On a fence-mending visit, the secretary of State turns blunt, saying she finds it 'hard to believe that nobody in your government knows where they are and couldn't get them if they really wanted to.'
By Paul Richter
October 30, 2009
Reporting from Washington - Secretary of State Hillary Rodham Clinton, visiting Pakistan on a fence-mending tour, turned unusually blunt Thursday, accusing the government of failing to do all it could to track down Al Qaeda.
Clinton told a group of journalists in Lahore that she found it "hard to believe that nobody in your government knows where they are and couldn't get them if they really wanted to." Al Qaeda, she said, "has had a safe haven in Pakistan since 2002."
Clinton's three-day visit is her first to Pakistan since she became secretary of State, and its principal goal is to improve strained relations. On the first day of her visit, in Islamabad, she declared that she wanted to "turn a page" in the U.S.-Pakistani relationship.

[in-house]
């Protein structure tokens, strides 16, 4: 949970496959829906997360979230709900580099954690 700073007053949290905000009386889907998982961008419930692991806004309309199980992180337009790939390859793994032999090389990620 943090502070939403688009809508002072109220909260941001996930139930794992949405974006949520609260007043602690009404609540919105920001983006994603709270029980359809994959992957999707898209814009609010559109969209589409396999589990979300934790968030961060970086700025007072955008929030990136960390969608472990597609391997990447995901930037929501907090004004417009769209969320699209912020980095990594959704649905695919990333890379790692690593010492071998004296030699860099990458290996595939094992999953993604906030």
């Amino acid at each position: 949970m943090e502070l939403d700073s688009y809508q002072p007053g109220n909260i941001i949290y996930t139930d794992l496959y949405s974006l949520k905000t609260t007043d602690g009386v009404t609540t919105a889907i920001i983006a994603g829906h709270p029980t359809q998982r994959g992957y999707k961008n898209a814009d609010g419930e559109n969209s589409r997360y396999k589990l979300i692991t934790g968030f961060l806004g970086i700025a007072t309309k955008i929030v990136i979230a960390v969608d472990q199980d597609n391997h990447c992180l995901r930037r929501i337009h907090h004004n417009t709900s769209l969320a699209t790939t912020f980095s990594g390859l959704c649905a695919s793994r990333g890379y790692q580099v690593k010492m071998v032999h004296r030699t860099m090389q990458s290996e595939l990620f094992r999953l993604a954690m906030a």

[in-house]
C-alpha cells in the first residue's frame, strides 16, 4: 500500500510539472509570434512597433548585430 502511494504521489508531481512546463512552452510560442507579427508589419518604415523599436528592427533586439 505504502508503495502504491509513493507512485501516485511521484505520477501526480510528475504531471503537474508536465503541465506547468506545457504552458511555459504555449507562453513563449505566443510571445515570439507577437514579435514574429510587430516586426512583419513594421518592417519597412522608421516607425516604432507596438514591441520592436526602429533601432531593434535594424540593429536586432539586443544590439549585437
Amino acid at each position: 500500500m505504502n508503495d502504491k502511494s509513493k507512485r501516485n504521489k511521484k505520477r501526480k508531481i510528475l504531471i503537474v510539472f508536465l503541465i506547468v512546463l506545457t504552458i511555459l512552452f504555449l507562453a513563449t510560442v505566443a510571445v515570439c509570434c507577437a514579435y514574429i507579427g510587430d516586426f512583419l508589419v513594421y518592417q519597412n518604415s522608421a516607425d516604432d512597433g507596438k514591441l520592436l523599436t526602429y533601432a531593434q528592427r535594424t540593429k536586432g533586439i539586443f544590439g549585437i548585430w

But on the second day, frustration seemed to surface as Clinton, a former U.S. senator from New York, confronted the long-standing strains between the countries.
Discussing Al Qaeda, she raised the issue of Pakistan's powerful military intelligence arm, the Inter-Services Intelligence agency, which has been accused of secretly supporting militant groups in Afghanistan.
"There are issues that, not just the U.S., but others have with your government and with your military security establishment," she said.
Her comments came on a day when she took questions from students at Government College University in Lahore who made it clear that they are deeply suspicious of the United States' intentions in both Pakistan and Afghanistan.